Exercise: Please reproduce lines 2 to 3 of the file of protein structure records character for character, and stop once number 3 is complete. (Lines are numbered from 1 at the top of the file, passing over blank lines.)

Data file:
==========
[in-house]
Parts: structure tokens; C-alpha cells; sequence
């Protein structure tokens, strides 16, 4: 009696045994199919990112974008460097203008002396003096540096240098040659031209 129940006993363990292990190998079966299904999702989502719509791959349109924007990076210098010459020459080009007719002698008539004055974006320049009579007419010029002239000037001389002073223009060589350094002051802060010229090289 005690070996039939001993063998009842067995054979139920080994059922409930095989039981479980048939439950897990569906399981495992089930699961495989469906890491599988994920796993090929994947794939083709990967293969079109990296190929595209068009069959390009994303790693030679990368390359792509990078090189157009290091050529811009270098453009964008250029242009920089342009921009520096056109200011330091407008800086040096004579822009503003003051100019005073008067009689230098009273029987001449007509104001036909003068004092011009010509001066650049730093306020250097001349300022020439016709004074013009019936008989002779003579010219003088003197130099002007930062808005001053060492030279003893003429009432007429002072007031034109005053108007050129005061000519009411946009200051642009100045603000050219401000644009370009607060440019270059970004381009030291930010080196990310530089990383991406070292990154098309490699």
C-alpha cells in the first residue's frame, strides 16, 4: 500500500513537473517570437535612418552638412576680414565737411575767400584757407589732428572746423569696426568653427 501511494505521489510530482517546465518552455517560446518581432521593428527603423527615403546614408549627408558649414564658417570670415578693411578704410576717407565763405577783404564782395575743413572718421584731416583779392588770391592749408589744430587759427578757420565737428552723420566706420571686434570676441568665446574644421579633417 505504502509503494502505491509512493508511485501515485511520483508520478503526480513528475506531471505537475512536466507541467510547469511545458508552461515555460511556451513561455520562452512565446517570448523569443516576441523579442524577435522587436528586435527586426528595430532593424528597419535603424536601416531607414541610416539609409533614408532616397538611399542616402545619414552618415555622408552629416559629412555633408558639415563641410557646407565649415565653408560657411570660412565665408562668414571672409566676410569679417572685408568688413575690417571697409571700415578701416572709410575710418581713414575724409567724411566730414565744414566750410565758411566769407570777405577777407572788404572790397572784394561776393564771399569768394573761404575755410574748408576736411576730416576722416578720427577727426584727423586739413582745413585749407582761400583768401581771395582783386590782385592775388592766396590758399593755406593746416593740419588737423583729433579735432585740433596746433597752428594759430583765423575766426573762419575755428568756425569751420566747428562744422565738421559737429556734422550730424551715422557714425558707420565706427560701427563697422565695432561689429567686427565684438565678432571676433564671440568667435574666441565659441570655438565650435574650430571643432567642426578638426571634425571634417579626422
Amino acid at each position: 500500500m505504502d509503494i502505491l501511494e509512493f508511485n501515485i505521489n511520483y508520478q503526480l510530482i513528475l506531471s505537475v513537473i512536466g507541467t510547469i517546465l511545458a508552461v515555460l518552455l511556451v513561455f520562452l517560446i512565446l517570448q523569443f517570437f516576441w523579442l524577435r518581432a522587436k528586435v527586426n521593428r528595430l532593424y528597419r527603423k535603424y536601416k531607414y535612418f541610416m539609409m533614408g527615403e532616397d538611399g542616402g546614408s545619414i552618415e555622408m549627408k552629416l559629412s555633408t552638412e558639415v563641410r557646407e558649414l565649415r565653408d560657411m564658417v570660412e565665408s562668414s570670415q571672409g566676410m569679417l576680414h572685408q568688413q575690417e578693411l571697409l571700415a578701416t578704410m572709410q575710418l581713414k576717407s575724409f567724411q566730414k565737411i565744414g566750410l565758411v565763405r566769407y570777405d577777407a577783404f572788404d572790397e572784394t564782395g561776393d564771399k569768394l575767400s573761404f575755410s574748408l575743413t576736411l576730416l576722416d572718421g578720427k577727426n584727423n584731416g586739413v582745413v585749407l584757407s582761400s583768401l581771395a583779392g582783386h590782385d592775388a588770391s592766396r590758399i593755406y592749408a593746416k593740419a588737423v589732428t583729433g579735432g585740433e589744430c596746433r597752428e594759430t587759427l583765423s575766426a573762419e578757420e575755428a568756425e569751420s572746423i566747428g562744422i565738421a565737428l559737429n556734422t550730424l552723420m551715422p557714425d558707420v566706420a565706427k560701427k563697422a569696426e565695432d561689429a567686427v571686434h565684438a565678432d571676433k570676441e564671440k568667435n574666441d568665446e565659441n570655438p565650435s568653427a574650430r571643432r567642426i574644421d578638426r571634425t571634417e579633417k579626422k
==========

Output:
Parts: structure tokens; C-alpha cells; sequence
């Protein structure tokens, strides 16, 4: 009696045994199919990112974008460097203008002396003096540096240098040659031209 129940006993363990292990190998079966299904999702989502719509791959349109924007990076210098010459020459080009007719002698008539004055974006320049009579007419010029002239000037001389002073223009060589350094002051802060010229090289 005690070996039939001993063998009842067995054979139920080994059922409930095989039981479980048939439950897990569906399981495992089930699961495989469906890491599988994920796993090929994947794939083709990967293969079109990296190929595209068009069959390009994303790693030679990368390359792509990078090189157009290091050529811009270098453009964008250029242009920089342009921009520096056109200011330091407008800086040096004579822009503003003051100019005073008067009689230098009273029987001449007509104001036909003068004092011009010509001066650049730093306020250097001349300022020439016709004074013009019936008989002779003579010219003088003197130099002007930062808005001053060492030279003893003429009432007429002072007031034109005053108007050129005061000519009411946009200051642009100045603000050219401000644009370009607060440019270059970004381009030291930010080196990310530089990383991406070292990154098309490699």